Page:The Green Bag (1889–1914), Volume 25.pdf/69

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The Green Bag

merely a matter of incidental import ance. But the circle of discerning friends would be a feature of universal utility, provided it were large enough and sufficiently varied in point of view. There is grave peril in restricted mentorship. Partnerships of two persons in literary production have not been infre quent and of some of them it may be said, as it was of the Brothers Goncourt, that they wrought as one composite mind, there being no discernible indi vidual strands. Mental partnerships, without literary production, are very common indeed, and by this is meant not unions of the oak and the ivy but of two equally strong natures. They read and discuss the same 'books, compare notes and modify one another's ex tremes. After a time either may be relied on to express the same opinion without consultation, which will be differ ent from the view either would have held had he not assimilated the other's personality. Up to a certain point the mutual corrective influence is advan tageous. Beyond it lies the tendency to rest content with the approving judg ment of a single fellow-mortal and an opinionativeness all the more inveterate because of the concurrence of another mind which in reality acts like another lobe of the same brain. Were I writing an essay I might descant upon the similar advantages and risks of identification with a group of fellow-craftsmen. Such a circle, how ever informal in character and even though it do not degenerate into a gross mutual admiration society, inevitably evolves a mutual sensitiveness for amour propre and corporate sentiment, ideals and limitations — the very essence of provincialism. This narrowing tendency has been perceptible even in important cliques of men of genius, in protest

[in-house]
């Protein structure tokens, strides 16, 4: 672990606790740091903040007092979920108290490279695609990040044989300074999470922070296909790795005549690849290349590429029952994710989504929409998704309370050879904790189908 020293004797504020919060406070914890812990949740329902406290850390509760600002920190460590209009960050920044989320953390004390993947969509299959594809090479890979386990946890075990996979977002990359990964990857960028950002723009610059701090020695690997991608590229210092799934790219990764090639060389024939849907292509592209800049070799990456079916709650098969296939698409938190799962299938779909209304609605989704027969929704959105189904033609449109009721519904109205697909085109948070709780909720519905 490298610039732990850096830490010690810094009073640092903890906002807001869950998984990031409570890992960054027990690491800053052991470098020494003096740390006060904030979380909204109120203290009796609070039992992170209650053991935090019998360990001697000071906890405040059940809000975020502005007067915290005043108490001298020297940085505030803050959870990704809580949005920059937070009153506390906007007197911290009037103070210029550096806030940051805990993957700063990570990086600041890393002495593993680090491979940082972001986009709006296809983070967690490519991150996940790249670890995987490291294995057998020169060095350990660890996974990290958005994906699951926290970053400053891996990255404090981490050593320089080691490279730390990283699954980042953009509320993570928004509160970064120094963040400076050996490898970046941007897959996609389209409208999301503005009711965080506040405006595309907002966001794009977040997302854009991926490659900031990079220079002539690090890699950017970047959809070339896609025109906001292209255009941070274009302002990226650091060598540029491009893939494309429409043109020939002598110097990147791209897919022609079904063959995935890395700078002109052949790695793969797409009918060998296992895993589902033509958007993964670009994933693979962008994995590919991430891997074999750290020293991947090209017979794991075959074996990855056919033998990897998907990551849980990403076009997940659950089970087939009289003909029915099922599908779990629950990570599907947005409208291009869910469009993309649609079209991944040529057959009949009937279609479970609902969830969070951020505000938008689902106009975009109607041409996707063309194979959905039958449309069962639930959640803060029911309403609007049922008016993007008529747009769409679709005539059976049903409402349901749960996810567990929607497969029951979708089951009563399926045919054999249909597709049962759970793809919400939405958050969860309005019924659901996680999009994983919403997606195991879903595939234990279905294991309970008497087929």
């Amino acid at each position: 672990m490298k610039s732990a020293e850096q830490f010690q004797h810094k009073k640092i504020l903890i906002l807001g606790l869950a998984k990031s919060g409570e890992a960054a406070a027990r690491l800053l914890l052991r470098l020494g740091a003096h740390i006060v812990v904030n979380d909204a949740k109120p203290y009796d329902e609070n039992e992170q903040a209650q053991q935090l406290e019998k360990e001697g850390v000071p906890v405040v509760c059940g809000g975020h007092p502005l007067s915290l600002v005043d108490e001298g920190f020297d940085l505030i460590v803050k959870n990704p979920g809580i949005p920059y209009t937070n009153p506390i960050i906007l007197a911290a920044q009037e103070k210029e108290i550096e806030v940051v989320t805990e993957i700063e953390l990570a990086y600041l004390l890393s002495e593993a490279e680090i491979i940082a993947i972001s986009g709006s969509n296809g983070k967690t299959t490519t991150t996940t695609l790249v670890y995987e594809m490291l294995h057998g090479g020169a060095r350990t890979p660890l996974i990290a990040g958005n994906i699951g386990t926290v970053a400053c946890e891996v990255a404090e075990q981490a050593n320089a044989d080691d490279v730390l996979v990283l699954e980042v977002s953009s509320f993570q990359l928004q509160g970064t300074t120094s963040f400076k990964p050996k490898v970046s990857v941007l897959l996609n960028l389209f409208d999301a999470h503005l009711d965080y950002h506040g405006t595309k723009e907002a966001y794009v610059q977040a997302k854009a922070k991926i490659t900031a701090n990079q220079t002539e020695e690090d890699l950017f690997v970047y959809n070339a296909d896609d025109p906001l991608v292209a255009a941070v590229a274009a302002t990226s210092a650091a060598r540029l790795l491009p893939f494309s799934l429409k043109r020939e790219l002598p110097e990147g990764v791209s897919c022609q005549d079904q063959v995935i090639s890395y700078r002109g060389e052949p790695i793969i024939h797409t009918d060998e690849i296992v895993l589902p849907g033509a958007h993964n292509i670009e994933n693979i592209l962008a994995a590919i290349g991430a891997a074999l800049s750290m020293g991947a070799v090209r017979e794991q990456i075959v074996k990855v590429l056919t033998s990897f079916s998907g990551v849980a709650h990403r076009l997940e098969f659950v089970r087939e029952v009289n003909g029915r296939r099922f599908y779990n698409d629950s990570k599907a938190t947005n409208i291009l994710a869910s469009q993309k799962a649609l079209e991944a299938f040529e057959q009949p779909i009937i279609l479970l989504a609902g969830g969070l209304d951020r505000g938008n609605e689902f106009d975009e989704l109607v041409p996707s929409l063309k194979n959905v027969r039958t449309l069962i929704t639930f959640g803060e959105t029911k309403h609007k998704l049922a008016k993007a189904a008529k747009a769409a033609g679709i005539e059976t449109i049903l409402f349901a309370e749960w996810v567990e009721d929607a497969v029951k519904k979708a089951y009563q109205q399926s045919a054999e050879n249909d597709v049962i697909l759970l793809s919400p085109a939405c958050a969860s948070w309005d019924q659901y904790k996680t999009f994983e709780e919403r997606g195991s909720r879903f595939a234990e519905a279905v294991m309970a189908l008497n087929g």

against conventionality or for accentua tion of something that was sorely needed but, after all, was not the one thing needful. Young men of your temperament have a goodly assortment of lofty aspirations and eternal verities which in time prove not only "frail as frost landscapes on a window pane" but laughable as school boy rhetoric. The seriousness with which youth takes itself is deepened by the sentiment, frequently uttered in varying form and context, that it is personality alone that gives value to a work of art or, indeed, to work, not merely routine, of any sort. Personality is indispensable in so far as it brings originality and sincerity, and the ear mark of style, which the writer or artist could not have suppressed had he tried, is merely the guinea's stamp. Conscious personality is another name for manner ism. The gospel of self-reliance and courage of conviction has been fanatically preached. I particularly admire the courage frankly to change one's mind. It betokens neither indolent conform ity nor servile conventionality to render one's self en rapport not only with the opinions, but with the senti ments and impressions of those whose suffrage would be the beginning of the judgment of posterity if one's work were to live. This is a matter of self-edu cation and Alma Mater, in whose lap you still sit, has nothing in her curri culum so educationally crucial. You asked me to suggest a motto for your new bookplate. I suppose Try your life on a dog would lack dignity even if it were put into Latin. How will this do? Eyes to the stars, ears to the ground. Affectionately if saturninely, FATHER.